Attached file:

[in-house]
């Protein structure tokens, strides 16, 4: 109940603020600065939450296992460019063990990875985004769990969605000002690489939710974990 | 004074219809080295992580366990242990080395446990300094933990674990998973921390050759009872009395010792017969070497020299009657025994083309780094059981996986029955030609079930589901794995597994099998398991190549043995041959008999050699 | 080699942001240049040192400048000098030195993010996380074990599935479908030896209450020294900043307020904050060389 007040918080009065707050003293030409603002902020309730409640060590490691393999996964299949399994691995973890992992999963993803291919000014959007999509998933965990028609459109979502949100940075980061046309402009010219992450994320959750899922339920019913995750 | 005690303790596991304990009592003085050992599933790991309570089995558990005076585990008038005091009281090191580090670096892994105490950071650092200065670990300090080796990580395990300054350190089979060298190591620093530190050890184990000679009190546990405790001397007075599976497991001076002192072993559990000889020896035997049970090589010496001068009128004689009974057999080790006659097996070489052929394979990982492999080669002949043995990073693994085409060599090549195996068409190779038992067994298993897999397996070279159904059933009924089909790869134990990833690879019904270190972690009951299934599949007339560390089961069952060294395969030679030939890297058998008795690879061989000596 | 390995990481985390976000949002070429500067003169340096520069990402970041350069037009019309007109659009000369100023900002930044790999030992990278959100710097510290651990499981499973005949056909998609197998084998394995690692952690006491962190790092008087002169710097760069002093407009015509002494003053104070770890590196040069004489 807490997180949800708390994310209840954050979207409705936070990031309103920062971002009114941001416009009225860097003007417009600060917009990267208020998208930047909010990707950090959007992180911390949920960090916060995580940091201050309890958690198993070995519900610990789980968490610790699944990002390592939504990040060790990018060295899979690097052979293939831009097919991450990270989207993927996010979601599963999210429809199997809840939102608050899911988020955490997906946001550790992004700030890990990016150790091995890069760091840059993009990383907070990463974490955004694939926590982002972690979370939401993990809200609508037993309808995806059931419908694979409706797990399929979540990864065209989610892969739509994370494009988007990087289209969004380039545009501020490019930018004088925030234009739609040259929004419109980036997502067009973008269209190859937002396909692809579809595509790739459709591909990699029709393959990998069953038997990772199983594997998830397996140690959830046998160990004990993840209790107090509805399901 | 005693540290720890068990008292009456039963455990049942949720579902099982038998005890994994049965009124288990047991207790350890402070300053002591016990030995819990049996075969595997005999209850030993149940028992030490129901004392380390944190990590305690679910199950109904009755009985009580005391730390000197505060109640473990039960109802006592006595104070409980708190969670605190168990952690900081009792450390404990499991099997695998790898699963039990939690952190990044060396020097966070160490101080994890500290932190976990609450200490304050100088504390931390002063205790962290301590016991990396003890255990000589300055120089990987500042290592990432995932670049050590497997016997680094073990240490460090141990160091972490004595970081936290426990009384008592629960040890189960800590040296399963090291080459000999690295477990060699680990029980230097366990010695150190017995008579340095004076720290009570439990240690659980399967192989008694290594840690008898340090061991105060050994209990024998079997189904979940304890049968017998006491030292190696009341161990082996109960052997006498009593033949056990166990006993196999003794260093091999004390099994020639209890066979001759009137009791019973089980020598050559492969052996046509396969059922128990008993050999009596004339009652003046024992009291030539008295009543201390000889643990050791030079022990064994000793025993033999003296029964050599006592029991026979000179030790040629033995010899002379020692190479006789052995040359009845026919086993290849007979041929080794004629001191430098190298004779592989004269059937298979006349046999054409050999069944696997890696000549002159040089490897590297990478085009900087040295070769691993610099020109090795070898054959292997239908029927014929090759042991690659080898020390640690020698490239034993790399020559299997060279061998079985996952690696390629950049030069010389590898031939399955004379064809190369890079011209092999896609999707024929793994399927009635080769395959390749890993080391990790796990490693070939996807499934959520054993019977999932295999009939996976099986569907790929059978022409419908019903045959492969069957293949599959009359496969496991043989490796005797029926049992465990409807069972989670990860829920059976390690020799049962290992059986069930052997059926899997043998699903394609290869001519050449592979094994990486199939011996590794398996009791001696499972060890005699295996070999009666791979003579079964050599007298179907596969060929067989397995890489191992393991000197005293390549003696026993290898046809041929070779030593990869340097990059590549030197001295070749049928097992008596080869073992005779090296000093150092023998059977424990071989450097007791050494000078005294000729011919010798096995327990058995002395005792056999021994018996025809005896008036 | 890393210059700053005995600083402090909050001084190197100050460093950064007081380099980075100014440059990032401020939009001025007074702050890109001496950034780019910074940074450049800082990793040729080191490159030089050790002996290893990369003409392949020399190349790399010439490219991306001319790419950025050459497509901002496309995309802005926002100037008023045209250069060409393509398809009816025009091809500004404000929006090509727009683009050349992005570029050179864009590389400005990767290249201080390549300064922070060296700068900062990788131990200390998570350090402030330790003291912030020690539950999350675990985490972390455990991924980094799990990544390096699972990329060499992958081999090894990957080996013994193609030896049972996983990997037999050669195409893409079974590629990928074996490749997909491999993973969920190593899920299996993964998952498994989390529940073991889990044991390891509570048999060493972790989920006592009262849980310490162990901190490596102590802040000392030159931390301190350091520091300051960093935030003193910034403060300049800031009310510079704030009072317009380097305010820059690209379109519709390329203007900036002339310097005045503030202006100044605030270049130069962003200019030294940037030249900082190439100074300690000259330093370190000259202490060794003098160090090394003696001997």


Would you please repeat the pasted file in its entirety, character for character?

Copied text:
[in-house]
């Protein structure tokens, strides 16, 4: 109940603020600065939450296992460019063990990875985004769990969605000002690489939710974990 | 004074219809080295992580366990242990080395446990300094933990674990998973921390050759009872009395010792017969070497020299009657025994083309780094059981996986029955030609079930589901794995597994099998398991190549043995041959008999050699 | 080699942001240049040192400048000098030195993010996380074990599935479908030896209450020294900043307020904050060389 007040918080009065707050003293030409603002902020309730409640060590490691393999996964299949399994691995973890992992999963993803291919000014959007999509998933965990028609459109979502949100940075980061046309402009010219992450994320959750899922339920019913995750 | 005690303790596991304990009592003085050992599933790991309570089995558990005076585990008038005091009281090191580090670096892994105490950071650092200065670990300090080796990580395990300054350190089979060298190591620093530190050890184990000679009190546990405790001397007075599976497991001076002192072993559990000889020896035997049970090589010496001068009128004689009974057999080790006659097996070489052929394979990982492999080669002949043995990073693994085409060599090549195996068409190779038992067994298993897999397996070279159904059933009924089909790869134990990833690879019904270190972690009951299934599949007339560390089961069952060294395969030679030939890297058998008795690879061989000596 | 390995990481985390976000949002070429500067003169340096520069990402970041350069037009019309007109659009000369100023900002930044790999030992990278959100710097510290651990499981499973005949056909998609197998084998394995690692952690006491962190790092008087002169710097760069002093407009015509002494003053104070770890590196040069004489 807490997180949800708390994310209840954050979207409705936070990031309103920062971002009114941001416009009225860097003007417009600060917009990267208020998208930047909010990707950090959007992180911390949920960090916060995580940091201050309890958690198993070995519900610990789980968490610790699944990002390592939504990040060790990018060295899979690097052979293939831009097919991450990270989207993927996010979601599963999210429809199997809840939102608050899911988020955490997906946001550790992004700030890990990016150790091995890069760091840059993009990383907070990463974490955004694939926590982002972690979370939401993990809200609508037993309808995806059931419908694979409706797990399929979540990864065209989610892969739509994370494009988007990087289209969004380039545009501020490019930018004088925030234009739609040259929004419109980036997502067009973008269209190859937002396909692809579809595509790739459709591909990699029709393959990998069953038997990772199983594997998830397996140690959830046998160990004990993840209790107090509805399901 | 005693540290720890068990008292009456039963455990049942949720579902099982038998005890994994049965009124288990047991207790350890402070300053002591016990030995819990049996075969595997005999209850030993149940028992030490129901004392380390944190990590305690679910199950109904009755009985009580005391730390000197505060109640473990039960109802006592006595104070409980708190969670605190168990952690900081009792450390404990499991099997695998790898699963039990939690952190990044060396020097966070160490101080994890500290932190976990609450200490304050100088504390931390002063205790962290301590016991990396003890255990000589300055120089990987500042290592990432995932670049050590497997016997680094073990240490460090141990160091972490004595970081936290426990009384008592629960040890189960800590040296399963090291080459000999690295477990060699680990029980230097366990010695150190017995008579340095004076720290009570439990240690659980399967192989008694290594840690008898340090061991105060050994209990024998079997189904979940304890049968017998006491030292190696009341161990082996109960052997006498009593033949056990166990006993196999003794260093091999004390099994020639209890066979001759009137009791019973089980020598050559492969052996046509396969059922128990008993050999009596004339009652003046024992009291030539008295009543201390000889643990050791030079022990064994000793025993033999003296029964050599006592029991026979000179030790040629033995010899002379020692190479006789052995040359009845026919086993290849007979041929080794004629001191430098190298004779592989004269059937298979006349046999054409050999069944696997890696000549002159040089490897590297990478085009900087040295070769691993610099020109090795070898054959292997239908029927014929090759042991690659080898020390640690020698490239034993790399020559299997060279061998079985996952690696390629950049030069010389590898031939399955004379064809190369890079011209092999896609999707024929793994399927009635080769395959390749890993080391990790796990490693070939996807499934959520054993019977999932295999009939996976099986569907790929059978022409419908019903045959492969069957293949599959009359496969496991043989490796005797029926049992465990409807069972989670990860829920059976390690020799049962290992059986069930052997059926899997043998699903394609290869001519050449592979094994990486199939011996590794398996009791001696499972060890005699295996070999009666791979003579079964050599007298179907596969060929067989397995890489191992393991000197005293390549003696026993290898046809041929070779030593990869340097990059590549030197001295070749049928097992008596080869073992005779090296000093150092023998059977424990071989450097007791050494000078005294000729011919010798096995327990058995002395005792056999021994018996025809005896008036 | 890393210059700053005995600083402090909050001084190197100050460093950064007081380099980075100014440059990032401020939009001025007074702050890109001496950034780019910074940074450049800082990793040729080191490159030089050790002996290893990369003409392949020399190349790399010439490219991306001319790419950025050459497509901002496309995309802005926002100037008023045209250069060409393509398809009816025009091809500004404000929006090509727009683009050349992005570029050179864009590389400005990767290249201080390549300064922070060296700068900062990788131990200390998570350090402030330790003291912030020690539950999350675990985490972390455990991924980094799990990544390096699972990329060499992958081999090894990957080996013994193609030896049972996983990997037999050669195409893409079974590629990928074996490749997909491999993973969920190593899920299996993964998952498994989390529940073991889990044991390891509570048999060493972790989920006592009262849980310490162990901190490596102590802040000392030159931390301190350091520091300051960093935030003193910034403060300049800031009310510079704030009072317009380097305010820059690209379109519709390329203007900036002339310097005045503030202006100044605030270049130069962003200019030294940037030249900082190439100074300690000259330093370190000259202490060794003098160090090394003696001997």